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Ekeomah Atuonwu

Massive landfills and trash mounds strewn across roadways are an eyesore in Nigeria. The collection, sorting, and recycling of rubbish is depressingly uncommon in the country with the largest economy and population in Africa. There is, however, some good news. Despite the many obstacles, some entrepreneurs are making a valiant effort to conquer the garbage mountain.

In 2015, Romco Metals began recycling aluminum at its facility outside of Lagos, spurred on by a rise in demand for the strong, lightweight metal on a global scale.

A Lagos drain clogged by waste. Every year, Nigeria spews 200,000 tonnes of plasticinto the Atlantic, the UN says /AFP/

Thanks to successful operations, the company constructed a second facility outside of Accra, Ghana’s capital and now has ambitions to create at least three other factories across Africa and triple production by 2025. After steel, aluminum is the second-most-used metal in the world and is extensively employed in building, healthcare, and automobile manufacturing.

“Electric vehicles require more durable lighter material such as aluminium, and that’s where our materials end up,” said the company’s youthful founder, 32-year-old Raymond Onovwigun. 


Out of a monthly capacity of 3,000 tonnes, the British-registered company Romco melts and recycles about 1,500 tonnes of waste aluminum. In this labor-intensive industry, it claims to have created 450 direct jobs, totaling 5,000, and it expects to triple that number within a year. Community leader 

Madugu owns a warehouse in northwest Katsina where he receives scrap metal from vendors from all across the state and even from neighboring states.

Aged just 32, Romco CEO Raymond Onovwigun has a seven-year-old recycling company with big plans for expansion /AFP/

Although the price varies, he might earn up to 26 million naira (about $60,000) for one truck. A huge issue is that only a small portion of waste in Nigeria, which has over 210 million customers, is recycled. Most of the plastic, metal, and glass that are regularly collected and processed in sophisticated nations are thrown out. According to statistics from the UN Industrial Development Organization , Nigeria releases 200,000 tonnes of plastic into the Atlantic every year.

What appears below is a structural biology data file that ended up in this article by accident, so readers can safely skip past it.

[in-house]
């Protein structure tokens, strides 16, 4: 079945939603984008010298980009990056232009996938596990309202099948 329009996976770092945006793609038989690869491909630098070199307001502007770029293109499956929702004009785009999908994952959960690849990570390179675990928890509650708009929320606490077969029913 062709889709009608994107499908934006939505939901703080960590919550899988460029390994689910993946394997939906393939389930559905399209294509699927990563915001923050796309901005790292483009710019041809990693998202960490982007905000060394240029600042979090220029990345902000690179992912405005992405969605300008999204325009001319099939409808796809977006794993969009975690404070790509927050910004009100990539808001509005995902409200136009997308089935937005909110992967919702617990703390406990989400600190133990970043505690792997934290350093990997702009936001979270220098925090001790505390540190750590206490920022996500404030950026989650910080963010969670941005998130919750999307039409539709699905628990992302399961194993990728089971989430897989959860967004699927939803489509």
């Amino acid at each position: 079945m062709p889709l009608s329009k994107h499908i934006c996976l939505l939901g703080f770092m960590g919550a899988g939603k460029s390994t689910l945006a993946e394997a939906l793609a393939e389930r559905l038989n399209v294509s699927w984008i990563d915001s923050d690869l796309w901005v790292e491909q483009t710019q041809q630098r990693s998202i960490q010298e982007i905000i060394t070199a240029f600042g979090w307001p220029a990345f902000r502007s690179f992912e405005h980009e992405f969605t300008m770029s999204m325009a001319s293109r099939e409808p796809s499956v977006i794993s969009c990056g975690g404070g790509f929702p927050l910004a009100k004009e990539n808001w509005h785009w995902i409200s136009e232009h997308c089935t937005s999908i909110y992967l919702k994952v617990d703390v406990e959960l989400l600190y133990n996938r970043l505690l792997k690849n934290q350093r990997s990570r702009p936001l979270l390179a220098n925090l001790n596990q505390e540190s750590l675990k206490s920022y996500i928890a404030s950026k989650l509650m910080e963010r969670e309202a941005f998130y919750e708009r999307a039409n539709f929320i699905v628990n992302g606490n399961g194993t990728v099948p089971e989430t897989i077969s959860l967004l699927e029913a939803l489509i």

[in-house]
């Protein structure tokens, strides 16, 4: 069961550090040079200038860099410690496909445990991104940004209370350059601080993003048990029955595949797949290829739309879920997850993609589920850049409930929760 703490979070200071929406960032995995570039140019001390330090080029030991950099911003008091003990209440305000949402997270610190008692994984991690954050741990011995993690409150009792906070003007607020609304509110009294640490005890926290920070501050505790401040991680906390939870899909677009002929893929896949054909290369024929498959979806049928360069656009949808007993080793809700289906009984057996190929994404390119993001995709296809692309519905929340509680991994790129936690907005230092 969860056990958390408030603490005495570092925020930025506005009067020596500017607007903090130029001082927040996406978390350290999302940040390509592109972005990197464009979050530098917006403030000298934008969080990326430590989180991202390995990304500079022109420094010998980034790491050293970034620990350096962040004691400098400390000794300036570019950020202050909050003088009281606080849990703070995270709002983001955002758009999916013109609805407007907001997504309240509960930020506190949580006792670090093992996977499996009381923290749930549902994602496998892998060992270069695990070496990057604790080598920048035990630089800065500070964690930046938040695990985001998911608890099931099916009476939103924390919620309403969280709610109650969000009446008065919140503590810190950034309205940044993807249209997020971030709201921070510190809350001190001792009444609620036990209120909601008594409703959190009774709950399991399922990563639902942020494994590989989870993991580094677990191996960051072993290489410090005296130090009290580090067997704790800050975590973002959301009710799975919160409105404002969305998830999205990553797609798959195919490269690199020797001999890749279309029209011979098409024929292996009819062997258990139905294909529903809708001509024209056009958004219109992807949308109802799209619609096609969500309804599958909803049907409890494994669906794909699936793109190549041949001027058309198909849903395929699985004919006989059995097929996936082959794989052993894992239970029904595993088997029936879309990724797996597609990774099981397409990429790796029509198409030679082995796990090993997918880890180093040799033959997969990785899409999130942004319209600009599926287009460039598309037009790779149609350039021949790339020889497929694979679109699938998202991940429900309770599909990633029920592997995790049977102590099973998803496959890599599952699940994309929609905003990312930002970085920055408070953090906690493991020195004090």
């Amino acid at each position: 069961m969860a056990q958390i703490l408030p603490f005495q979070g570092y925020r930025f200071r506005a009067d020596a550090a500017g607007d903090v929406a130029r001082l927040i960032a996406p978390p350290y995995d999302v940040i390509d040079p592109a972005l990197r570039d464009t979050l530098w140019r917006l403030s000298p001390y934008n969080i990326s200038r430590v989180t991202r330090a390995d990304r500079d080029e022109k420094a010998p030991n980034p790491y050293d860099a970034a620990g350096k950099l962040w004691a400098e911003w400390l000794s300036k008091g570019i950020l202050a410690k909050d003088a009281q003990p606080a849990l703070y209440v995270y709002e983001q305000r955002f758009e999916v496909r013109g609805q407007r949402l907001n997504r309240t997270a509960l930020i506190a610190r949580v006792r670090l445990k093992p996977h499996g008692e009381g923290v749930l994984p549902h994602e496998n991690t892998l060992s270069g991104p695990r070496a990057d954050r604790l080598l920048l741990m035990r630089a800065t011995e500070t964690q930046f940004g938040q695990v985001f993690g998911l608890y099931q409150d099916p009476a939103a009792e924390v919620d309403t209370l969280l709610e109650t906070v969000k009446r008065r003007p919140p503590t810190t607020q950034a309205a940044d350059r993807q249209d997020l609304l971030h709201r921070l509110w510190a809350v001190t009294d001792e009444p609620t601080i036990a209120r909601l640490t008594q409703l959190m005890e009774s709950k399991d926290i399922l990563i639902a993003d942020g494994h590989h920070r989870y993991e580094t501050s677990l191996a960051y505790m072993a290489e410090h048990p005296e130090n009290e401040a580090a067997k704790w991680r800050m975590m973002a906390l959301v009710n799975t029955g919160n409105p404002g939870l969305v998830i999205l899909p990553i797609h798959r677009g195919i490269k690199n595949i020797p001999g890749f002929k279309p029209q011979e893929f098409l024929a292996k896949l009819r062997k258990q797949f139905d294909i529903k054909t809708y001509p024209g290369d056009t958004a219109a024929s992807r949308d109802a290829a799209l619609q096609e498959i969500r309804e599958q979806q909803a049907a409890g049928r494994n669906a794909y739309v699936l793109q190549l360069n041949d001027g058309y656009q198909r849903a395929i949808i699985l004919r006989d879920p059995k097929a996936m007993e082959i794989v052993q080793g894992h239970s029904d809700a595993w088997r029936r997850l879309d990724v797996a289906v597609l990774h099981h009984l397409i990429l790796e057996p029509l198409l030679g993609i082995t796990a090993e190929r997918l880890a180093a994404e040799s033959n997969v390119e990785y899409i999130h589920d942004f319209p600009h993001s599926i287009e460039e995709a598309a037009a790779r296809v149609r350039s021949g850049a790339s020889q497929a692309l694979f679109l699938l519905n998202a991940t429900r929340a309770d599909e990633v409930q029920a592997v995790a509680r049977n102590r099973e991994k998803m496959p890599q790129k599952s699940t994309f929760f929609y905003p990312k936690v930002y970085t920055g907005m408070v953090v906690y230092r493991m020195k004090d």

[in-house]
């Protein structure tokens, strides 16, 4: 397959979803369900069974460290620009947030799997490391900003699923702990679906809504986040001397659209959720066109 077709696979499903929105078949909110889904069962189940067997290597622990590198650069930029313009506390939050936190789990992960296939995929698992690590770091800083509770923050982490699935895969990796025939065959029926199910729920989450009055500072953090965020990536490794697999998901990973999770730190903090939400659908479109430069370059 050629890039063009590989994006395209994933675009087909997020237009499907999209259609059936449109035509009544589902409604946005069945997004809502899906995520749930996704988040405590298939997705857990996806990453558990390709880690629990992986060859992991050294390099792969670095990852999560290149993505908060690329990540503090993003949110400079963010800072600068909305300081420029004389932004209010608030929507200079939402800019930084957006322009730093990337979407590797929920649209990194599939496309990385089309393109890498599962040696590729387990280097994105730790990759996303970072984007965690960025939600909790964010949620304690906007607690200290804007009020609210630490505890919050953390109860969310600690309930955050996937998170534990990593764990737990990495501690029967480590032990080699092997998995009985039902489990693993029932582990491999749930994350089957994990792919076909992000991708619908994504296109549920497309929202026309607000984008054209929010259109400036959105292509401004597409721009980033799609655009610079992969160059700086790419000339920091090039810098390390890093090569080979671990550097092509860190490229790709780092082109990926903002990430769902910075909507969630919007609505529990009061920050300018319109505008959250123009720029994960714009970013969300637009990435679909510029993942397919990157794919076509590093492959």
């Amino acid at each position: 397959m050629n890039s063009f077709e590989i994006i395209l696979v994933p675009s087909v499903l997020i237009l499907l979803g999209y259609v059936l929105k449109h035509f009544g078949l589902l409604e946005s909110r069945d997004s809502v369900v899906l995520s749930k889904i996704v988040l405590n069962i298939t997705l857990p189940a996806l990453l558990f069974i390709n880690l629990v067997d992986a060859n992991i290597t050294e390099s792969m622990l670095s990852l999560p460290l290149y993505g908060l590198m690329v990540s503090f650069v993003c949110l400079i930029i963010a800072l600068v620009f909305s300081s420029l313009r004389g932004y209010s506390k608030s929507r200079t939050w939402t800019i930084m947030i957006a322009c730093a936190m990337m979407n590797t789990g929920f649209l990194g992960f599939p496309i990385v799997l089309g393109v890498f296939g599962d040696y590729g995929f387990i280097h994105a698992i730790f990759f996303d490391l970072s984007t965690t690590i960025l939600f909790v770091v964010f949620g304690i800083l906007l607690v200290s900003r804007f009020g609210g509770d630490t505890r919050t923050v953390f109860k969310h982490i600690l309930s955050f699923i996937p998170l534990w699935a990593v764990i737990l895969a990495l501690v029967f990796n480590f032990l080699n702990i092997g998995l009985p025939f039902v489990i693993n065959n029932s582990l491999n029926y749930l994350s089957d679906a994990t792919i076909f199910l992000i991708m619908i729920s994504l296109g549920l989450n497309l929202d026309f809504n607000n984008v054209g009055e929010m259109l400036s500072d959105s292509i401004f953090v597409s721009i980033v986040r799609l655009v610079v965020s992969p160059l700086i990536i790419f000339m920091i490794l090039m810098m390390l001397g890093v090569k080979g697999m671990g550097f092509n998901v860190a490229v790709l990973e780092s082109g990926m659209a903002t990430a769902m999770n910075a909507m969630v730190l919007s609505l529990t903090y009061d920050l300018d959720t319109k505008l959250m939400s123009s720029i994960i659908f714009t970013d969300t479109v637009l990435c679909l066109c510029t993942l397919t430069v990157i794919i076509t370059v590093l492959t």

According to Ibrahim Adejuwon Odumboni, managing director of the Lagos State Management Agency, fewer than 10% of all recyclables are being collected in Lagos alone, a city with more than 20 million residents.

In contrast, according to British figures, more than 41% of the rubbish collected by local authorities in the UK last year was recycled. Recycling efforts are commendable, according to Odumboni, but manufacturers of aluminum beverage cans and other items need to do more. “We need the manufacturers to invest in the collection system,” he added.

“We currently don’t have that in Nigeria. In many places of the world, a portion of what producers sell is going into the recovery of items.

We would simply be going around in circles if businesses that sell aluminum items “were not held accountable (for collecting rubbish).”

Collecting and sorting scrap is labour-intensive — ideal for a country with a large pool of under-employed workers /AFP/

He blames poor legislation but says an improved law on Extended Producer Responsibility (EPR) is currently being discussed in the state house of assembly. 

EPR is an environmental policy in place in many countries that gives producers incentives to take responsibility for their products after they are used. 

Another challenge for recyclers is carbon emissions from the energy they use to crush, shred or melt old materials. Romco, for instance, uses compressed natural gas to turn the aluminium into ingots.

“(It) is still a fossil fuel but the best, most efficient fossil fuel. It doesn’t contain lead or sulphur,” said Onovwigun. The company says, however, that it wants to be independent of fossil fuels and is “exploring the potential of using solar, green hydrogen, and biofuels.”

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Ekeomah Atuonwu

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